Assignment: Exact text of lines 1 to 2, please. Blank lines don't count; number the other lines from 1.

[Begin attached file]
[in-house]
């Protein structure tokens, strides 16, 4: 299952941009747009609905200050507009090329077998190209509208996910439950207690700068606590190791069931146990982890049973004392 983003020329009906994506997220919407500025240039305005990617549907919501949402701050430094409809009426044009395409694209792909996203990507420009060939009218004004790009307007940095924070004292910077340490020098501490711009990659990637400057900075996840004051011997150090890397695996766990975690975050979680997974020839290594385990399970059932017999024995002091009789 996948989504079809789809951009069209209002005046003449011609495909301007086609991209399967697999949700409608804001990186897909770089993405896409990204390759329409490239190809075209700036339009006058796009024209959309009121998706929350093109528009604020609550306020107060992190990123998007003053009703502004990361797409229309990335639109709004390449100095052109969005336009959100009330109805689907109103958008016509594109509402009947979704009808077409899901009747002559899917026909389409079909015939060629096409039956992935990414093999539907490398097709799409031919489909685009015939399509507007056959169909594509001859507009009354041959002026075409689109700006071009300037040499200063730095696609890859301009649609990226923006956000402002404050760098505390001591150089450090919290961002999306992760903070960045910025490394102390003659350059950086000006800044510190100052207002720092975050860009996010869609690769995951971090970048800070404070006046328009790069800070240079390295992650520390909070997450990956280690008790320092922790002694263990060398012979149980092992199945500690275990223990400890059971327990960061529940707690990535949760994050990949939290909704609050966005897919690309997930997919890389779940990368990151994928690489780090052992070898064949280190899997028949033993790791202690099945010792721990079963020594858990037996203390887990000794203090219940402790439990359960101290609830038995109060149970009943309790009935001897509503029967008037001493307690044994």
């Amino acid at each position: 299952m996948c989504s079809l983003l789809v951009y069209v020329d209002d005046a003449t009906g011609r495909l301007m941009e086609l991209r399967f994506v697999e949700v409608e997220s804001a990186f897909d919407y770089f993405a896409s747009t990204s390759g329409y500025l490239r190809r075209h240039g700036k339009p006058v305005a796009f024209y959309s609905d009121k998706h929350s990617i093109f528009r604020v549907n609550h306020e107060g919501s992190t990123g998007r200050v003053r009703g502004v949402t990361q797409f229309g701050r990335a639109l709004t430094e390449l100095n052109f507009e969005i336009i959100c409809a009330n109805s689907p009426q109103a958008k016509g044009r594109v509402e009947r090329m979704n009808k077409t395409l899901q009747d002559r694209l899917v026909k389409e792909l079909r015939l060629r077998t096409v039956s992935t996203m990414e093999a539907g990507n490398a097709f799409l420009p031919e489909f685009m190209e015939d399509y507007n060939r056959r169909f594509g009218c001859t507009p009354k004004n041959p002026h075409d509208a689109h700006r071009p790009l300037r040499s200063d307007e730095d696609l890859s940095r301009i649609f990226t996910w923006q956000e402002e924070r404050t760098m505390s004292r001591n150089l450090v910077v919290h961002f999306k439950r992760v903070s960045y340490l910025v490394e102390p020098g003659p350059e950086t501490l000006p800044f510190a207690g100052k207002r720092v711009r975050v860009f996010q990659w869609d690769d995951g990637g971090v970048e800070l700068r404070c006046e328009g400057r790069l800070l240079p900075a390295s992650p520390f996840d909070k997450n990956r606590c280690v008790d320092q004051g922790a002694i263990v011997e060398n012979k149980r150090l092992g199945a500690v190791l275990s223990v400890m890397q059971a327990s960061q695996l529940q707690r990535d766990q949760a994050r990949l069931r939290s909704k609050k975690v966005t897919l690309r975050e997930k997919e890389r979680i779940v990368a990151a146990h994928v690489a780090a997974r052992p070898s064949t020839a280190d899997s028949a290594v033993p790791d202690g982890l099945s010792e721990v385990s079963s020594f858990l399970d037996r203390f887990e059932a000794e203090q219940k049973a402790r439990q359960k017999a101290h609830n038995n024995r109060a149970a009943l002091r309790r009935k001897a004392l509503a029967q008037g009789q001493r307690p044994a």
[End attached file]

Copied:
[in-house]
């Protein structure tokens, strides 16, 4: 299952941009747009609905200050507009090329077998190209509208996910439950207690700068606590190791069931146990982890049973004392 983003020329009906994506997220919407500025240039305005990617549907919501949402701050430094409809009426044009395409694209792909996203990507420009060939009218004004790009307007940095924070004292910077340490020098501490711009990659990637400057900075996840004051011997150090890397695996766990975690975050979680997974020839290594385990399970059932017999024995002091009789 996948989504079809789809951009069209209002005046003449011609495909301007086609991209399967697999949700409608804001990186897909770089993405896409990204390759329409490239190809075209700036339009006058796009024209959309009121998706929350093109528009604020609550306020107060992190990123998007003053009703502004990361797409229309990335639109709004390449100095052109969005336009959100009330109805689907109103958008016509594109509402009947979704009808077409899901009747002559899917026909389409079909015939060629096409039956992935990414093999539907490398097709799409031919489909685009015939399509507007056959169909594509001859507009009354041959002026075409689109700006071009300037040499200063730095696609890859301009649609990226923006956000402002404050760098505390001591150089450090919290961002999306992760903070960045910025490394102390003659350059950086000006800044510190100052207002720092975050860009996010869609690769995951971090970048800070404070006046328009790069800070240079390295992650520390909070997450990956280690008790320092922790002694263990060398012979149980092992199945500690275990223990400890059971327990960061529940707690990535949760994050990949939290909704609050966005897919690309997930997919890389779940990368990151994928690489780090052992070898064949280190899997028949033993790791202690099945010792721990079963020594858990037996203390887990000794203090219940402790439990359960101290609830038995109060149970009943309790009935001897509503029967008037001493307690044994």